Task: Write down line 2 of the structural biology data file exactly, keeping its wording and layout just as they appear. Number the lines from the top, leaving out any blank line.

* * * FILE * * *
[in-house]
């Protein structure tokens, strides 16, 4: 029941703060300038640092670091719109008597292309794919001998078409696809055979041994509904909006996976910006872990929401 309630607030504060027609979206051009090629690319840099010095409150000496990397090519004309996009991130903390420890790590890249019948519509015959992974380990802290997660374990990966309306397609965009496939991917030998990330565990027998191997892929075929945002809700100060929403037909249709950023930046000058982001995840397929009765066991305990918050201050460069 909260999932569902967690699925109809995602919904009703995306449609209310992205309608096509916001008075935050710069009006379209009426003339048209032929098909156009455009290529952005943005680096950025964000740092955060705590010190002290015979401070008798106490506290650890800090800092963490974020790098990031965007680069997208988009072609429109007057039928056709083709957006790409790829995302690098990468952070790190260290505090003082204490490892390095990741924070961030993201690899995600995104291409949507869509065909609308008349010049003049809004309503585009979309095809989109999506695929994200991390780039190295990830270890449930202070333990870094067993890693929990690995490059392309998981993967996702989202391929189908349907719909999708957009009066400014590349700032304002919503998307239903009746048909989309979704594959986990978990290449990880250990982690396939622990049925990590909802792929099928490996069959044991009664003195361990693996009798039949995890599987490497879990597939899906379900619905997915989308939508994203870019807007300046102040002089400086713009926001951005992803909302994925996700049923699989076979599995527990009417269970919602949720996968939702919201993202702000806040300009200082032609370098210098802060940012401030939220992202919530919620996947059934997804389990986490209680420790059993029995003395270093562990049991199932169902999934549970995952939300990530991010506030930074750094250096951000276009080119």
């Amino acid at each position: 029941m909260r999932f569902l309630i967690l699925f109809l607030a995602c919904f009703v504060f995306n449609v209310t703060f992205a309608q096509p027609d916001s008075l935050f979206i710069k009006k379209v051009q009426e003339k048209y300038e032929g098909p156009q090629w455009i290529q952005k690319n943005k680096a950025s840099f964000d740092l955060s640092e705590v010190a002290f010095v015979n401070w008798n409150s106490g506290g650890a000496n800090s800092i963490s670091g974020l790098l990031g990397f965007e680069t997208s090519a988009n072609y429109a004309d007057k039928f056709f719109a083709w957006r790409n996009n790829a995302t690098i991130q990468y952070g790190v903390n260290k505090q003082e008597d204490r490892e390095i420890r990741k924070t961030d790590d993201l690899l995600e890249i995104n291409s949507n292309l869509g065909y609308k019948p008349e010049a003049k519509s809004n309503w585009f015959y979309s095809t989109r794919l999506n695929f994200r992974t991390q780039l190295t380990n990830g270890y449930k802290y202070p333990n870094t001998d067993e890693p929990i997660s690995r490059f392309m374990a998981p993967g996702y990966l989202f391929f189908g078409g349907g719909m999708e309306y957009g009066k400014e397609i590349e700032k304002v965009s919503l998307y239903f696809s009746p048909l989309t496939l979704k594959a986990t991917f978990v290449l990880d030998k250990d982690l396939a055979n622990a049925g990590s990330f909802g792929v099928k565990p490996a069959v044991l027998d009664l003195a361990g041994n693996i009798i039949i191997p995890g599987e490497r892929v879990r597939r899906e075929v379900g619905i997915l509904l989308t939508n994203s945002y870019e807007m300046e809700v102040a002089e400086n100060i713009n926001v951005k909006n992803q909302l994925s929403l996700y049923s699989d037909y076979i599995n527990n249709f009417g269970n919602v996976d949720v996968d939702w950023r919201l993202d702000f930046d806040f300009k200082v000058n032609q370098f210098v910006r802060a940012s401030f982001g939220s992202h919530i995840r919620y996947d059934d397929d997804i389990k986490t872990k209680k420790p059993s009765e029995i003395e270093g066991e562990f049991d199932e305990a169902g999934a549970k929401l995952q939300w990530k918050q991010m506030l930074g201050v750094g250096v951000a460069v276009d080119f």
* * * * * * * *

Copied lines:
């Protein structure tokens, strides 16, 4: 029941703060300038640092670091719109008597292309794919001998078409696809055979041994509904909006996976910006872990929401 309630607030504060027609979206051009090629690319840099010095409150000496990397090519004309996009991130903390420890790590890249019948519509015959992974380990802290997660374990990966309306397609965009496939991917030998990330565990027998191997892929075929945002809700100060929403037909249709950023930046000058982001995840397929009765066991305990918050201050460069 909260999932569902967690699925109809995602919904009703995306449609209310992205309608096509916001008075935050710069009006379209009426003339048209032929098909156009455009290529952005943005680096950025964000740092955060705590010190002290015979401070008798106490506290650890800090800092963490974020790098990031965007680069997208988009072609429109007057039928056709083709957006790409790829995302690098990468952070790190260290505090003082204490490892390095990741924070961030993201690899995600995104291409949507869509065909609308008349010049003049809004309503585009979309095809989109999506695929994200991390780039190295990830270890449930202070333990870094067993890693929990690995490059392309998981993967996702989202391929189908349907719909999708957009009066400014590349700032304002919503998307239903009746048909989309979704594959986990978990290449990880250990982690396939622990049925990590909802792929099928490996069959044991009664003195361990693996009798039949995890599987490497879990597939899906379900619905997915989308939508994203870019807007300046102040002089400086713009926001951005992803909302994925996700049923699989076979599995527990009417269970919602949720996968939702919201993202702000806040300009200082032609370098210098802060940012401030939220992202919530919620996947059934997804389990986490209680420790059993029995003395270093562990049991199932169902999934549970995952939300990530991010506030930074750094250096951000276009080119």